The adult female bolas spider Mastophora hutchinsoni feeds exclusively on attracted males of a few moth species. This exclusivity and the behavior of the approaching moths suggest that the spider aggressively mimics the sex pheromones of its prey species. Males of the bristly cutworm, Lacinipolia renigera, are a major prey of this spider, accounting for about two thirds of the biomass of prey consumed. Female bristly cutworms produce a pheromone blend consisting of (Z)-9-tetradecenyl acetate (Z9–14 : Ac) and (Z,E)-9,12-tetradecenyl acetate (ZE-9,12–14 : Ac). To determine if M. hutchinsoni females mimic the sex pheromone components and blend ratio of L. renigera, we collected volatiles from hunting adult female spiders and analyzed them with gas chromatography–electroantennographic detection (GC-EAD) and gas chromatography–mass spectrometry (GC-MS). GC-EAD analysis of volatile collections, using a male bristly cutworm antenna as the detector and two capillary columns of different polarities, revealed the presence of peaks with retention times (Rts) identical to Z9–14 : Ac and ZE-9,12– 14 : Ac. The mass spectrum of a peak with Rt of Z9–14 : Ac was identical to the mass spectrum of the synthetic equivalent. There was an insufficient quantity of the compound with Rt of ZE-9,12–14 : Ac to get a full spectrum, but selective detection of ions at m/z 61 and 192 at the correct Rt supported the identification. On average, the blend collected from spiders contained 54.8 ± 20.8 (SE) pg/min of Z9–14 : Ac and 2.5 ± 1.7 (SE) pg/min of ZE-9,12–14 : Ac. The latter, on average, comprised 2.6 ± 0.7% of the total, which is similar to the blend ratio emitted by bristly cutworm females. Our results indicate that the adult female M. hutchinsoni produces an allomone blend that mimics not only the composition, but also the blend ratio, of the sex pheromone of a major prey species.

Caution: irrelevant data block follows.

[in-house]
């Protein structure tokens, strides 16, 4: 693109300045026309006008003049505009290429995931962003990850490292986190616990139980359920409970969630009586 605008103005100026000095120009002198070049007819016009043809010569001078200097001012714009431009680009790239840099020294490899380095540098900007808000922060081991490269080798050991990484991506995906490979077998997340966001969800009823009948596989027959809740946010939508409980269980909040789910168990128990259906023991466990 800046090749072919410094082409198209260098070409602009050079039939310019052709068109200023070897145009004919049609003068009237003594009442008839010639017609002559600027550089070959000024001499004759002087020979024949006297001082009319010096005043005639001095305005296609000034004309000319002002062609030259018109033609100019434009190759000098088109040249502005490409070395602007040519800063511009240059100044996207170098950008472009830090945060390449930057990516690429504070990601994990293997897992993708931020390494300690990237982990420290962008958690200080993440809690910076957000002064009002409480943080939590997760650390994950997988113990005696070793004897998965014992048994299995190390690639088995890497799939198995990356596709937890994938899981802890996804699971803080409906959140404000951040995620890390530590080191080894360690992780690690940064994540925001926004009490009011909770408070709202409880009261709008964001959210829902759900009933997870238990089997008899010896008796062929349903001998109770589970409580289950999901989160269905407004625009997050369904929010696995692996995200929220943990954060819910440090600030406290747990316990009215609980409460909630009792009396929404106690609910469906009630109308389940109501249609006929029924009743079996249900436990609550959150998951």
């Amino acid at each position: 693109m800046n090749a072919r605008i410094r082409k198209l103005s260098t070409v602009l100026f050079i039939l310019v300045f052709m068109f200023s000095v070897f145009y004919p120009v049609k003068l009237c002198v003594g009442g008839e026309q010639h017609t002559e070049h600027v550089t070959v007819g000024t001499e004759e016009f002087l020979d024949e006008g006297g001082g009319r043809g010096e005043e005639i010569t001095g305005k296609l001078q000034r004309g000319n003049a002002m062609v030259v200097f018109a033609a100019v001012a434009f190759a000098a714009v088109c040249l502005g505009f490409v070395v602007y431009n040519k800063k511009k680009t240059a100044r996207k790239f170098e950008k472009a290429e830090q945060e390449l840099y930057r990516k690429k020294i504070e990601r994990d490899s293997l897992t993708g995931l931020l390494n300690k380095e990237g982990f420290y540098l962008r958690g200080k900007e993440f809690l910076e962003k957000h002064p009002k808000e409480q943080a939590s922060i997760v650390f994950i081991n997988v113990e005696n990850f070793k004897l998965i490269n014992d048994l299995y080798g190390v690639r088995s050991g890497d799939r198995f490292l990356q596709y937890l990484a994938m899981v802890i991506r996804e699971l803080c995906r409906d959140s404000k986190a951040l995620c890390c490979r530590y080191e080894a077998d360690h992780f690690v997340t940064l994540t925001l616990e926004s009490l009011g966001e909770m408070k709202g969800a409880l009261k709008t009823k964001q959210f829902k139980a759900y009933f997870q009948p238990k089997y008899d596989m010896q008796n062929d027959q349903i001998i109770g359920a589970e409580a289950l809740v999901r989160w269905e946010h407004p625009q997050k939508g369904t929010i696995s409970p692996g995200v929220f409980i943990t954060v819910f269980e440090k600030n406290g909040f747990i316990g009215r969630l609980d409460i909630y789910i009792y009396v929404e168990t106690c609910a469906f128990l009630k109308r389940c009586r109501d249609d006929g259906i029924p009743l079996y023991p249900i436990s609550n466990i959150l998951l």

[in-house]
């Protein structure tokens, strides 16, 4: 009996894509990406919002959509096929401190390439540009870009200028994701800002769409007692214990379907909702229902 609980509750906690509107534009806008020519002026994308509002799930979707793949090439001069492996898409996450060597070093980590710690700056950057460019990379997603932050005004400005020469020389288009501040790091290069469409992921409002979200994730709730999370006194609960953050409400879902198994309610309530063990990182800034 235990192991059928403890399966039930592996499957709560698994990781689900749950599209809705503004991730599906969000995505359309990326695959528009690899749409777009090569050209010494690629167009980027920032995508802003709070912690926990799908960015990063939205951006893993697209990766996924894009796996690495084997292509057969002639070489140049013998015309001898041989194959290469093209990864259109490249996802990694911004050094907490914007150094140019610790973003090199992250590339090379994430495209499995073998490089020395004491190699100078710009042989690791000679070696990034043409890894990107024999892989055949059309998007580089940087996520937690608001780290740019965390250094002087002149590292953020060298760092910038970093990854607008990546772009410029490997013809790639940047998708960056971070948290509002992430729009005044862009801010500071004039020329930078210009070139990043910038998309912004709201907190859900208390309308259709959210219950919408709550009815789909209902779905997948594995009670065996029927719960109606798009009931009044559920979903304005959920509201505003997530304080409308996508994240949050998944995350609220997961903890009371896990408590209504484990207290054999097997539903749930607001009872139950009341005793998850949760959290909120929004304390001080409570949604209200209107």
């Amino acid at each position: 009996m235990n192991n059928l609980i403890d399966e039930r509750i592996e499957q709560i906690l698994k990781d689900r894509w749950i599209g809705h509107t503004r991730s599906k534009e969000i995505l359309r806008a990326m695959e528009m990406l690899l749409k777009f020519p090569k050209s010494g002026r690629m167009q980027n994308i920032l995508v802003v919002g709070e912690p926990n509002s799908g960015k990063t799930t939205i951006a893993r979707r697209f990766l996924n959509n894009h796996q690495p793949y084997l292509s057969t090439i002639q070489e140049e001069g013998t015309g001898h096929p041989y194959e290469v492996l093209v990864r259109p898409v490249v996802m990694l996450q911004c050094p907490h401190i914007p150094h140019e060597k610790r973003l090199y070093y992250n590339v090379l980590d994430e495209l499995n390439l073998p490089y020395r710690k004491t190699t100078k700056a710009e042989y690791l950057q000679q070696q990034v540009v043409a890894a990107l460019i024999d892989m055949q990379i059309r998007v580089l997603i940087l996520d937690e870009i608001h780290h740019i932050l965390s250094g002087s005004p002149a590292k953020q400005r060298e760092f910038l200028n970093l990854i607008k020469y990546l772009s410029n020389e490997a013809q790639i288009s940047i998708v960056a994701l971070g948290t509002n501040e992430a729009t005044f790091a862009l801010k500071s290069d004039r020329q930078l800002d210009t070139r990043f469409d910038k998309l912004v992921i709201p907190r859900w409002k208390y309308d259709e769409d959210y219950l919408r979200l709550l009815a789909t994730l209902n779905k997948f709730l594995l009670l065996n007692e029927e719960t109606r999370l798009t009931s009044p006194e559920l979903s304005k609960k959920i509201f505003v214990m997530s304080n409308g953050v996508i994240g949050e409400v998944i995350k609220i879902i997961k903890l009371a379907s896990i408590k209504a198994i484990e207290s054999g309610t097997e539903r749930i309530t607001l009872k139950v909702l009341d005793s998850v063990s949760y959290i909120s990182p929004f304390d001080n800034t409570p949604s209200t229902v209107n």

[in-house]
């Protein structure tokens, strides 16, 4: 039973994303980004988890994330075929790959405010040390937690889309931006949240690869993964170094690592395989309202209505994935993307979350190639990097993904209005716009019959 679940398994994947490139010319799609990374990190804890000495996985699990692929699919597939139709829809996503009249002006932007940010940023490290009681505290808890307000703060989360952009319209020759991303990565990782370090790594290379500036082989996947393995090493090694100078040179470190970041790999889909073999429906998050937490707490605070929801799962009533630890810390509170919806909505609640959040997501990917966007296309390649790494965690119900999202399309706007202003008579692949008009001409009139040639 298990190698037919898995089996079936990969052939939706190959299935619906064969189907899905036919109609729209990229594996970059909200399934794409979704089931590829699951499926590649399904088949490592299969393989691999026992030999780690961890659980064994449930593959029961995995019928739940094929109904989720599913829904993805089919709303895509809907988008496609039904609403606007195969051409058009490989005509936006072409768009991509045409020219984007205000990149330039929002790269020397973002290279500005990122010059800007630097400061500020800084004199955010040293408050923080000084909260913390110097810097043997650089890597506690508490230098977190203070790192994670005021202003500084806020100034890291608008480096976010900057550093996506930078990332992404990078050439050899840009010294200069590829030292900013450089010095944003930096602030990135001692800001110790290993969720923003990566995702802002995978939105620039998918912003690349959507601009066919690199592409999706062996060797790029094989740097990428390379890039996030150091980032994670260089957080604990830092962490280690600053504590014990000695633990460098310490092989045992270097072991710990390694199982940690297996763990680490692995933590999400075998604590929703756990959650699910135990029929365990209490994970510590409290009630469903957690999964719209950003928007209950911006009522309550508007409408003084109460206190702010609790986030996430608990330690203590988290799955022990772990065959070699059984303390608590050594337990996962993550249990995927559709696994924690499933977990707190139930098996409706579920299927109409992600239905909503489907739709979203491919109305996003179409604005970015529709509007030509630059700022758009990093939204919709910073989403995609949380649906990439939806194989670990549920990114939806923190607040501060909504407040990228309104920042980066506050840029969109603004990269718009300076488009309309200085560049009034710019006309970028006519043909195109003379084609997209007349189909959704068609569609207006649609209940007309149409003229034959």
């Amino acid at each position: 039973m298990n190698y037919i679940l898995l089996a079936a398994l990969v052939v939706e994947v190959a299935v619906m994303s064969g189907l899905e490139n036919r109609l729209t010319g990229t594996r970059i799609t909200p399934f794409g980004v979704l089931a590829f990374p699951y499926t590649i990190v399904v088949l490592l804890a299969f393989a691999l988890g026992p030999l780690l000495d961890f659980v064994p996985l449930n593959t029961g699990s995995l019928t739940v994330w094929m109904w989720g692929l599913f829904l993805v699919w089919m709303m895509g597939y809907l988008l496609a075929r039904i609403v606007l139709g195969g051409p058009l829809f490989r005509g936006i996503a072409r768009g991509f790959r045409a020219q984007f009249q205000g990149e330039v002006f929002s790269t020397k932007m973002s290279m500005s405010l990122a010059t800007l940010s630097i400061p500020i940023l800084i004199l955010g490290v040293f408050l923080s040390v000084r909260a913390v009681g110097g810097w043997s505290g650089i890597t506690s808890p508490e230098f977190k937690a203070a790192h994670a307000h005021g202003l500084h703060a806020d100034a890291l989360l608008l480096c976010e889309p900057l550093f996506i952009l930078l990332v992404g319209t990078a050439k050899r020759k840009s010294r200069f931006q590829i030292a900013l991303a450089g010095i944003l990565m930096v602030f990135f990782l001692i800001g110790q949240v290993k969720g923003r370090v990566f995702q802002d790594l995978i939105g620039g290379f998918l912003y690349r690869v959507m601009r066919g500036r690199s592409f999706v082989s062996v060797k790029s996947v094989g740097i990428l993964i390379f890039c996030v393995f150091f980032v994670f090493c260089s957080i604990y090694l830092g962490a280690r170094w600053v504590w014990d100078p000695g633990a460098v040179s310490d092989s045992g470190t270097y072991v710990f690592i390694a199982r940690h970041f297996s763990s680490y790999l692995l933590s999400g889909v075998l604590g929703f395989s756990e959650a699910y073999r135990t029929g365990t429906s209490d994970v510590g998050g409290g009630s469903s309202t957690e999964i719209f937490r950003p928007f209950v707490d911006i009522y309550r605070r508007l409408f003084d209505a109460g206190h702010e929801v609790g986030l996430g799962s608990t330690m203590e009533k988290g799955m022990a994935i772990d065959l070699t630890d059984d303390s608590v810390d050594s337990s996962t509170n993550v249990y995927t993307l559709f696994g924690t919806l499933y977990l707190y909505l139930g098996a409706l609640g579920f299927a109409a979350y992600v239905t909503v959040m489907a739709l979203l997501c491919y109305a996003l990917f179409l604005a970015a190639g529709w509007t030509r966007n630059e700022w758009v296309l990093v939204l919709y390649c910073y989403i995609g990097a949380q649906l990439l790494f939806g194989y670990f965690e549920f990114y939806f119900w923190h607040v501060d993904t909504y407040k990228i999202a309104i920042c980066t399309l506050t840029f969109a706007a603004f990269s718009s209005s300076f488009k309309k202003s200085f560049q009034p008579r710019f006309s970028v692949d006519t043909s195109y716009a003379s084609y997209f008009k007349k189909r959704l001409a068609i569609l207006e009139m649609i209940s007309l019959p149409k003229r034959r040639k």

Insect pheromonespheromone emissionaggressive chemical mimicrypredationallomoneAraneaeAraneidaeLepidopteraNoctuidae